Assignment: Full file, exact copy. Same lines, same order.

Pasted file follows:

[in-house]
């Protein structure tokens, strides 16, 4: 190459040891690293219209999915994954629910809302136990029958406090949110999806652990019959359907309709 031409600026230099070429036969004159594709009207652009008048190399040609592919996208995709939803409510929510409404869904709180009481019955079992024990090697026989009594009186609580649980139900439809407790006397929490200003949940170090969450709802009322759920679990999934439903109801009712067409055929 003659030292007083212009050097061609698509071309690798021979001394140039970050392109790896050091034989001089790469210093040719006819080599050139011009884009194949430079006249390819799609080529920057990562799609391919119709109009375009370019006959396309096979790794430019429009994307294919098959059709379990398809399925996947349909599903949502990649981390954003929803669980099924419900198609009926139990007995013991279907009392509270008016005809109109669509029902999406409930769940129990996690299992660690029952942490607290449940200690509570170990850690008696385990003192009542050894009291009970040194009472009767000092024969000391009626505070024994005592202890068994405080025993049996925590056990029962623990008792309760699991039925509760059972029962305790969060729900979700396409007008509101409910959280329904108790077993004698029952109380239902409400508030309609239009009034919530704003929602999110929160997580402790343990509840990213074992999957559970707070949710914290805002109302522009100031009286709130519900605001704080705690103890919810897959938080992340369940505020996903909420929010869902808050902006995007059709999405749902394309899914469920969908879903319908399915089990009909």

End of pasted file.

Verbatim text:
[in-house]
């Protein structure tokens, strides 16, 4: 190459040891690293219209999915994954629910809302136990029958406090949110999806652990019959359907309709 031409600026230099070429036969004159594709009207652009008048190399040609592919996208995709939803409510929510409404869904709180009481019955079992024990090697026989009594009186609580649980139900439809407790006397929490200003949940170090969450709802009322759920679990999934439903109801009712067409055929 003659030292007083212009050097061609698509071309690798021979001394140039970050392109790896050091034989001089790469210093040719006819080599050139011009884009194949430079006249390819799609080529920057990562799609391919119709109009375009370019006959396309096979790794430019429009994307294919098959059709379990398809399925996947349909599903949502990649981390954003929803669980099924419900198609009926139990007995013991279907009392509270008016005809109109669509029902999406409930769940129990996690299992660690029952942490607290449940200690509570170990850690008696385990003192009542050894009291009970040194009472009767000092024969000391009626505070024994005592202890068994405080025993049996925590056990029962623990008792309760699991039925509760059972029962305790969060729900979700396409007008509101409910959280329904108790077993004698029952109380239902409400508030309609239009009034919530704003929602999110929160997580402790343990509840990213074992999957559970707070949710914290805002109302522009100031009286709130519900605001704080705690103890919810897959938080992340369940505020996903909420929010869902808050902006995007059709999405749902394309899914469920969908879903319908399915089990009909």